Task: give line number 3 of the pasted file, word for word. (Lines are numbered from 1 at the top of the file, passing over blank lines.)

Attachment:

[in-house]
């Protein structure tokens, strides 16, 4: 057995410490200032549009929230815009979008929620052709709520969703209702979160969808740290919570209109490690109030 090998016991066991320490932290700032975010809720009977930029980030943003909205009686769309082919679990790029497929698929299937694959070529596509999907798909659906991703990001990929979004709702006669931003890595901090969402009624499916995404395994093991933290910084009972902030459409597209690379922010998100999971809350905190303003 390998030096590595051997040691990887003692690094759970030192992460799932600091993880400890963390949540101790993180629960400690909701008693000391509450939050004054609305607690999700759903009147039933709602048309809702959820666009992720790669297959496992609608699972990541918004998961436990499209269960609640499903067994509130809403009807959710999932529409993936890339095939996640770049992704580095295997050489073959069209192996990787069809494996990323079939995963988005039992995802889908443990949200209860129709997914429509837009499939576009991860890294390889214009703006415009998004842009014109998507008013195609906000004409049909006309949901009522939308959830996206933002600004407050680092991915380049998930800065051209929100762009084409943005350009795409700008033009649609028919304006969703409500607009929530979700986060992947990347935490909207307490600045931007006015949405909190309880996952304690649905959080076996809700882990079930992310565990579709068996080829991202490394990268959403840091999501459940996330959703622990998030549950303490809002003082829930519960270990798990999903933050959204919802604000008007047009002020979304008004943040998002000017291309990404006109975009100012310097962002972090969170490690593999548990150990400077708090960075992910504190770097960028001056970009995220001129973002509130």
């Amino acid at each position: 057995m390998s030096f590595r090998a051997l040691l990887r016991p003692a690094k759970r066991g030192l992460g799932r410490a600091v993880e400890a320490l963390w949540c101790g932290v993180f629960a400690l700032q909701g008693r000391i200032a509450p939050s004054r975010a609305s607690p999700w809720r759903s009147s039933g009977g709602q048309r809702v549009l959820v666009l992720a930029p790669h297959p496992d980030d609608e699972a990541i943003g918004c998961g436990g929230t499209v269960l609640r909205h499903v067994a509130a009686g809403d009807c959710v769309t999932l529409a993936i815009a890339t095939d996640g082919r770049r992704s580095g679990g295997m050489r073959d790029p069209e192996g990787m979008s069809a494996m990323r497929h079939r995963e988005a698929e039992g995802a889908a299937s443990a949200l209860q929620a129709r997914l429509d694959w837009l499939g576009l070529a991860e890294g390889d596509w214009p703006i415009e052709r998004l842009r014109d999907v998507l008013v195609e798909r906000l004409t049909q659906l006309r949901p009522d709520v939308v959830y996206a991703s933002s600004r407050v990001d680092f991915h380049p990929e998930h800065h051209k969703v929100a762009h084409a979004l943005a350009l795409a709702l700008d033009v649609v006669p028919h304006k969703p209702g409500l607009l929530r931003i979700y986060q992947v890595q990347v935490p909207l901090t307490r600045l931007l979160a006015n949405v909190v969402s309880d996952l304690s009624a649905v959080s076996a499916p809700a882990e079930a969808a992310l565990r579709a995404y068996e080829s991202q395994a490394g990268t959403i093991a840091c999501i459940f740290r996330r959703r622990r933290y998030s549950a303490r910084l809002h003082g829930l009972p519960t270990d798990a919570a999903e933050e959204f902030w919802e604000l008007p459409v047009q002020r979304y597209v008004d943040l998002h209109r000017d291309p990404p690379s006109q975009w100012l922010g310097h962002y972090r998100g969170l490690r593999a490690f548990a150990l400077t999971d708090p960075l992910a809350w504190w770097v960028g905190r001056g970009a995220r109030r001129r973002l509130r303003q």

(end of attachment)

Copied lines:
């Amino acid at each position: 057995m390998s030096f590595r090998a051997l040691l990887r016991p003692a690094k759970r066991g030192l992460g799932r410490a600091v993880e400890a320490l963390w949540c101790g932290v993180f629960a400690l700032q909701g008693r000391i200032a509450p939050s004054r975010a609305s607690p999700w809720r759903s009147s039933g009977g709602q048309r809702v549009l959820v666009l992720a930029p790669h297959p496992d980030d609608e699972a990541i943003g918004c998961g436990g929230t499209v269960l609640r909205h499903v067994a509130a009686g809403d009807c959710v769309t999932l529409a993936i815009a890339t095939d996640g082919r770049r992704s580095g679990g295997m050489r073959d790029p069209e192996g990787m979008s069809a494996m990323r497929h079939r995963e988005a698929e039992g995802a889908a299937s443990a949200l209860q929620a129709r997914l429509d694959w837009l499939g576009l070529a991860e890294g390889d596509w214009p703006i415009e052709r998004l842009r014109d999907v998507l008013v195609e798909r906000l004409t049909q659906l006309r949901p009522d709520v939308v959830y996206a991703s933002s600004r407050v990001d680092f991915h380049p990929e998930h800065h051209k969703v929100a762009h084409a979004l943005a350009l795409a709702l700008d033009v649609v006669p028919h304006k969703p209702g409500l607009l929530r931003i979700y986060q992947v890595q990347v935490p909207l901090t307490r600045l931007l979160a006015n949405v909190v969402s309880d996952l304690s009624a649905v959080s076996a499916p809700a882990e079930a969808a992310l565990r579709a995404y068996e080829s991202q395994a490394g990268t959403i093991a840091c999501i459940f740290r996330r959703r622990r933290y998030s549950a303490r910084l809002h003082g829930l009972p519960t270990d798990a919570a999903e933050e959204f902030w919802e604000l008007p459409v047009q002020r979304y597209v008004d943040l998002h209109r000017d291309p990404p690379s006109q975009w100012l922010g310097h962002y972090r998100g969170l490690r593999a490690f548990a150990l400077t999971d708090p960075l992910a809350w504190w770097v960028g905190r001056g970009a995220r109030r001129r973002l509130r303003q």